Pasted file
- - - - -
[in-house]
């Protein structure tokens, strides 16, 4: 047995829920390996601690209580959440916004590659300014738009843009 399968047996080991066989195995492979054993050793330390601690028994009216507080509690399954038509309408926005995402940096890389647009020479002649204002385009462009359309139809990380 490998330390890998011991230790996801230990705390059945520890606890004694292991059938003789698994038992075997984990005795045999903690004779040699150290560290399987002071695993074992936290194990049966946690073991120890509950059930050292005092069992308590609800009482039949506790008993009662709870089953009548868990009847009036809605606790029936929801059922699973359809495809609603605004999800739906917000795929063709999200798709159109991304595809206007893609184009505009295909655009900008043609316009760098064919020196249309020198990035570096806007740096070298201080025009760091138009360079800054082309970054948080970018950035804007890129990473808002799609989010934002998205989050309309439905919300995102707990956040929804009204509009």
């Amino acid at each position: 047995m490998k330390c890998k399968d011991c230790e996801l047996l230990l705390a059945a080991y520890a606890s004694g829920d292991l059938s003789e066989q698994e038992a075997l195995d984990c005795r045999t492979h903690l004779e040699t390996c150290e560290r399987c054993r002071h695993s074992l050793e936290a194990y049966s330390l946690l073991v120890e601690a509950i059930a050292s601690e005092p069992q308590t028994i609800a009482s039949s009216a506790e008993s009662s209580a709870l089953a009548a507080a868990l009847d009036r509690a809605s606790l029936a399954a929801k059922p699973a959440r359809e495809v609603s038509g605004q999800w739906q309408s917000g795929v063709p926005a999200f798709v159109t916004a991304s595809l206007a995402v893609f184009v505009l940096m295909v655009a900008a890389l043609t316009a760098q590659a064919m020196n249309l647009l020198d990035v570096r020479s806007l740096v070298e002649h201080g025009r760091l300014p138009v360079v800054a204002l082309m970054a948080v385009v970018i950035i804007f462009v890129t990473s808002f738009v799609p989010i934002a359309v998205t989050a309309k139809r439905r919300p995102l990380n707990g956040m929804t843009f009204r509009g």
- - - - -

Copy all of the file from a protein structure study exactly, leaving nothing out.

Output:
[in-house]
């Protein structure tokens, strides 16, 4: 047995829920390996601690209580959440916004590659300014738009843009 399968047996080991066989195995492979054993050793330390601690028994009216507080509690399954038509309408926005995402940096890389647009020479002649204002385009462009359309139809990380 490998330390890998011991230790996801230990705390059945520890606890004694292991059938003789698994038992075997984990005795045999903690004779040699150290560290399987002071695993074992936290194990049966946690073991120890509950059930050292005092069992308590609800009482039949506790008993009662709870089953009548868990009847009036809605606790029936929801059922699973359809495809609603605004999800739906917000795929063709999200798709159109991304595809206007893609184009505009295909655009900008043609316009760098064919020196249309020198990035570096806007740096070298201080025009760091138009360079800054082309970054948080970018950035804007890129990473808002799609989010934002998205989050309309439905919300995102707990956040929804009204509009």
């Amino acid at each position: 047995m490998k330390c890998k399968d011991c230790e996801l047996l230990l705390a059945a080991y520890a606890s004694g829920d292991l059938s003789e066989q698994e038992a075997l195995d984990c005795r045999t492979h903690l004779e040699t390996c150290e560290r399987c054993r002071h695993s074992l050793e936290a194990y049966s330390l946690l073991v120890e601690a509950i059930a050292s601690e005092p069992q308590t028994i609800a009482s039949s009216a506790e008993s009662s209580a709870l089953a009548a507080a868990l009847d009036r509690a809605s606790l029936a399954a929801k059922p699973a959440r359809e495809v609603s038509g605004q999800w739906q309408s917000g795929v063709p926005a999200f798709v159109t916004a991304s595809l206007a995402v893609f184009v505009l940096m295909v655009a900008a890389l043609t316009a760098q590659a064919m020196n249309l647009l020198d990035v570096r020479s806007l740096v070298e002649h201080g025009r760091l300014p138009v360079v800054a204002l082309m970054a948080v385009v970018i950035i804007f462009v890129t990473s808002f738009v799609p989010i934002a359309v998205t989050a309309k139809r439905r919300p995102l990380n707990g956040m929804t843009f009204r509009g």